|Authors||Ingraham AM, Xiong W, Hemmila MR, Shafi S, Goble S, Neal ML, Nathens AB|
|Journal||Ann. Surg. Volume: 252 Issue: 2 Pages: 358-62|
|Publish Date||2010 Aug|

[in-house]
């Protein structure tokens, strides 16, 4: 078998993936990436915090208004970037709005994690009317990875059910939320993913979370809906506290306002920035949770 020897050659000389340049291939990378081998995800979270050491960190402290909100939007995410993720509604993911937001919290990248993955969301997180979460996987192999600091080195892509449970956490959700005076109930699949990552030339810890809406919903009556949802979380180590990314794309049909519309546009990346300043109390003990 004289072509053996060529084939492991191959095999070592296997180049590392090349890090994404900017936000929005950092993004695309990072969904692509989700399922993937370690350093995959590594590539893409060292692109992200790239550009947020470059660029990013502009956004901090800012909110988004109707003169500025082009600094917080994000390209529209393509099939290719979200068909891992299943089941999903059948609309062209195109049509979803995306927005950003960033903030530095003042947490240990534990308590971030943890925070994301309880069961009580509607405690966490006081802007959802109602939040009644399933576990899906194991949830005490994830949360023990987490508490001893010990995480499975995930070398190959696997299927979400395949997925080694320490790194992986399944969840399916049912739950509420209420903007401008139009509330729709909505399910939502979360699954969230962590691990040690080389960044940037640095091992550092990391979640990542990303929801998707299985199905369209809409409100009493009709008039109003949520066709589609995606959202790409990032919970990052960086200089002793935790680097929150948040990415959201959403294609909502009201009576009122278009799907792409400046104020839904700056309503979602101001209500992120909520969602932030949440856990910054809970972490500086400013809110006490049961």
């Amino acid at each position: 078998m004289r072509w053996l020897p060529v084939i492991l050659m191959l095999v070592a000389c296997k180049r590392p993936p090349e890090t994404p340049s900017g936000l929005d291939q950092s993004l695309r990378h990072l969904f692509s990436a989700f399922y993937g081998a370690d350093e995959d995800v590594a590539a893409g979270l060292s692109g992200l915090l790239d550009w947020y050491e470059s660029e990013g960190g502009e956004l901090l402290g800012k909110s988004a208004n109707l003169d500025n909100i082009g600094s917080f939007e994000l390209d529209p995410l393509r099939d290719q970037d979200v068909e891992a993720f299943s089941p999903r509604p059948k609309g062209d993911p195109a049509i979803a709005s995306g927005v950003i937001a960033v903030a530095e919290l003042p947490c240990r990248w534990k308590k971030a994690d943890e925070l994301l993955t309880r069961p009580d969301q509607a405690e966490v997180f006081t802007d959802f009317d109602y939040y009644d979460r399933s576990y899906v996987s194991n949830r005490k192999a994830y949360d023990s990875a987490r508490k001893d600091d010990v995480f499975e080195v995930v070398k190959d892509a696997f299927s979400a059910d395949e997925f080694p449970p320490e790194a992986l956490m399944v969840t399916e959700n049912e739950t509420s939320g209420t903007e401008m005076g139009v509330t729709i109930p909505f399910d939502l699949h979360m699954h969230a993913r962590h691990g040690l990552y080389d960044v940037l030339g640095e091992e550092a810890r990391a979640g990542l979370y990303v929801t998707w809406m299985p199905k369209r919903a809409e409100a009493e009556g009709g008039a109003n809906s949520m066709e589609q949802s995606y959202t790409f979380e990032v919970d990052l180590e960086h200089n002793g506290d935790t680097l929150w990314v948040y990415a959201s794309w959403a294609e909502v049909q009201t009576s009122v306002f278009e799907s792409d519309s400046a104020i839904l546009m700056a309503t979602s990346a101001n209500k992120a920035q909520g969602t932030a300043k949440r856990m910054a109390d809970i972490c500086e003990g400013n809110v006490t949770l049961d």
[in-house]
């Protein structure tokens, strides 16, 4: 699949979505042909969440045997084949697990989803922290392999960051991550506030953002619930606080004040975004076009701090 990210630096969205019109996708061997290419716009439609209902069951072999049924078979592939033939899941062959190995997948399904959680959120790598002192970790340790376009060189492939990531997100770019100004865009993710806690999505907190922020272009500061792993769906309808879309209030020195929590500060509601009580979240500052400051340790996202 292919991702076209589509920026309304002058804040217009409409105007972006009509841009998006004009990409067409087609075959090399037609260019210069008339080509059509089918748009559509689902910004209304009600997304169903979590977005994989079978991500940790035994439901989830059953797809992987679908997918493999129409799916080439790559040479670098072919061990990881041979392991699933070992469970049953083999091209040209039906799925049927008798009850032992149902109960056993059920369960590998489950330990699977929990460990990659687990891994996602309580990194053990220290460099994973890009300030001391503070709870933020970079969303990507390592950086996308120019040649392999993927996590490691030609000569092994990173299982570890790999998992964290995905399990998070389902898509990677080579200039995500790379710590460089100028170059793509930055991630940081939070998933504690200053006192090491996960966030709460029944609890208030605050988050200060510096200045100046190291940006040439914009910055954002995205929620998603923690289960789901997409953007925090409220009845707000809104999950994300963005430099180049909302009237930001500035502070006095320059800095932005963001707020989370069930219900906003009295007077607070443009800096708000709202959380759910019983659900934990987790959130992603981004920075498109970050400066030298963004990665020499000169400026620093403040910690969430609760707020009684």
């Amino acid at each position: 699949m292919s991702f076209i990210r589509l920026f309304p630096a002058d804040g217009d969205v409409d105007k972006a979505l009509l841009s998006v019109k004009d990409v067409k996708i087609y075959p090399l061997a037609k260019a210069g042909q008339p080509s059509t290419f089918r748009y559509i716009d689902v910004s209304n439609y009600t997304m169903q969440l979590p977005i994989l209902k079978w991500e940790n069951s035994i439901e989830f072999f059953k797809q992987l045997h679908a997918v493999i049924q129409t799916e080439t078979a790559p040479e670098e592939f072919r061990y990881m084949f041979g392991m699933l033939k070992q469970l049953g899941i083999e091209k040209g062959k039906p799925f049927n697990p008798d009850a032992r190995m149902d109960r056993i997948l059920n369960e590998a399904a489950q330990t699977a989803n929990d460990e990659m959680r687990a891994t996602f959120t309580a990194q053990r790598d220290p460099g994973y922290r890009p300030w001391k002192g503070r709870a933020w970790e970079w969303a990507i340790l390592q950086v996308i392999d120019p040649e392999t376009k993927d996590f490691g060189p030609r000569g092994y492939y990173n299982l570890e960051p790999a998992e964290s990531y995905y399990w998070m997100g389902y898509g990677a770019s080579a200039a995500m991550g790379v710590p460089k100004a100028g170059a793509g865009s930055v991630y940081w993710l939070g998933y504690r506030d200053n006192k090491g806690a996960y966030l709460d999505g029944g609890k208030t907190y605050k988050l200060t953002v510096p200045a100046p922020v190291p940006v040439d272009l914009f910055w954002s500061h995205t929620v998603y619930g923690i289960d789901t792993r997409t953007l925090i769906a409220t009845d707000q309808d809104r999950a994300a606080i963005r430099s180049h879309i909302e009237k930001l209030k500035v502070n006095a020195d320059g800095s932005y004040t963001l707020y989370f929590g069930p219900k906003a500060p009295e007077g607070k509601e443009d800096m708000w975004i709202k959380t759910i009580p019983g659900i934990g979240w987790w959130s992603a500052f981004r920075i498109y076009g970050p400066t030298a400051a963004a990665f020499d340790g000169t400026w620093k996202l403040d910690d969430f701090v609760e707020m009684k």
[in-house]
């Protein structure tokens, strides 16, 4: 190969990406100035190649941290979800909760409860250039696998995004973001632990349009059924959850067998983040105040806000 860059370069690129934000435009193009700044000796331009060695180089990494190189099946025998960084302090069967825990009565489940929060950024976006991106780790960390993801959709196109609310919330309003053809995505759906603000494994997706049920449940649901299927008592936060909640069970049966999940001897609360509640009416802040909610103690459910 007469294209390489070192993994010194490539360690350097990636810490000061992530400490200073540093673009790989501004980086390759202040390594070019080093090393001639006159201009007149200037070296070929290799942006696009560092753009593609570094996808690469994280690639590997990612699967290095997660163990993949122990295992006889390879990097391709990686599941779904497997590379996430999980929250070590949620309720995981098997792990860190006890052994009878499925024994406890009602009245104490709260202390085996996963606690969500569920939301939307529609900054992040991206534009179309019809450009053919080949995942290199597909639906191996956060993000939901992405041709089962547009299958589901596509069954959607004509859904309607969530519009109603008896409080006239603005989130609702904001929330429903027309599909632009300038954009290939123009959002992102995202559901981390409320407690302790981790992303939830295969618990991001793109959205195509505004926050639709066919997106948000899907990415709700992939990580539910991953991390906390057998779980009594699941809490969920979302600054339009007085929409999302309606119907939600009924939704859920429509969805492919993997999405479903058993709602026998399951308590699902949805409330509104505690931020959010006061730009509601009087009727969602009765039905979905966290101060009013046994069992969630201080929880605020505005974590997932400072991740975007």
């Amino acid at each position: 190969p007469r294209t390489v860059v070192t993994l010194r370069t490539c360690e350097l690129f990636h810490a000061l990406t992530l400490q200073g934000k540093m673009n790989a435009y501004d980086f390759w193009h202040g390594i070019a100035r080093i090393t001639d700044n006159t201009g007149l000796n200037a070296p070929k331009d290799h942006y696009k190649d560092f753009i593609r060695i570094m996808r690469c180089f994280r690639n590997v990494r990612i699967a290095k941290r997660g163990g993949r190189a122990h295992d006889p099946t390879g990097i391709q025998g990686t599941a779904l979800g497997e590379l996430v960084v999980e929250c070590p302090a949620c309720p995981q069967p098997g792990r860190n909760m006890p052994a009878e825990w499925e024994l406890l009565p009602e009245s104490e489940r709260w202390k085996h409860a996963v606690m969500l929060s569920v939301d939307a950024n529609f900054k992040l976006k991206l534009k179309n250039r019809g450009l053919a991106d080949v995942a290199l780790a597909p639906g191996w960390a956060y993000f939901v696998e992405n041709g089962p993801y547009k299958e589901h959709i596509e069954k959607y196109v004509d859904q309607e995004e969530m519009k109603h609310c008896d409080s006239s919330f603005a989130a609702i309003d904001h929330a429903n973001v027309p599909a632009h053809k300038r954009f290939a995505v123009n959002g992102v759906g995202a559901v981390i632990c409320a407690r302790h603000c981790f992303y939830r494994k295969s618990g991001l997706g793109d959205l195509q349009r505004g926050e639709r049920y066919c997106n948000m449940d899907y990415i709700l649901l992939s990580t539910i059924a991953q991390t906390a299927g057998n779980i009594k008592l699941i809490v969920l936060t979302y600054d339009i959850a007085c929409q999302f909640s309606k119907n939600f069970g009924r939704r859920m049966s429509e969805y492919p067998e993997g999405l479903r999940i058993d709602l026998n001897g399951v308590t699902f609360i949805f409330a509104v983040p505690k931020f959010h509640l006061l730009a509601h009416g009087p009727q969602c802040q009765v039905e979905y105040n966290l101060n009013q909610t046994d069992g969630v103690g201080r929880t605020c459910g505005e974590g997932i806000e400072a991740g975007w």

To determine the attributable mortality (AM) and excess length of stay because of complications or complication groupings in the National Trauma Data Bank.Resources devoted to performance improvement activities should focus on complications that significantly impact mortality and length of stay. To determine which post-traumatic complications impact these outcomes, we conducted a matched cohort study. AM is the proportion of all deaths that can be prevented if the complication did not occur.We identified severely injured patients (Injury Severity Score, > or =9) at centers that contribute complications to the National Trauma Data Bank. To estimate the AM, a patient with a specific complication was matched to 5 patients without the complication. Matching was based on demographics and injury characteristics. Residual confounding was addressed through a logistic regression model. To estimate excess length of stay, matching covariates were identified through a Poisson regression model. Each case was required to match the control on all variables, and one control was selected per case.Of the 94,795 patients who met the inclusion criteria, 3153 died. The overall mortality rate was 3.33%, and 10,478 (11.1%) patients developed at least 1 complication. Four complication groupings (cardiovascular, acute respiratory distress syndrome, renal failure, and sepsis) were associated with significant AM. Infectious complications (surgical infections, sepsis, and pneumonia) were associated with the greatest excess length of stay.This study used AM and excess length of stay to identify trauma-related complications for external benchmarking. Guideline development and performance improvement activities need to be focused on these complications to significantly reduce the probability of poor outcomes following injury.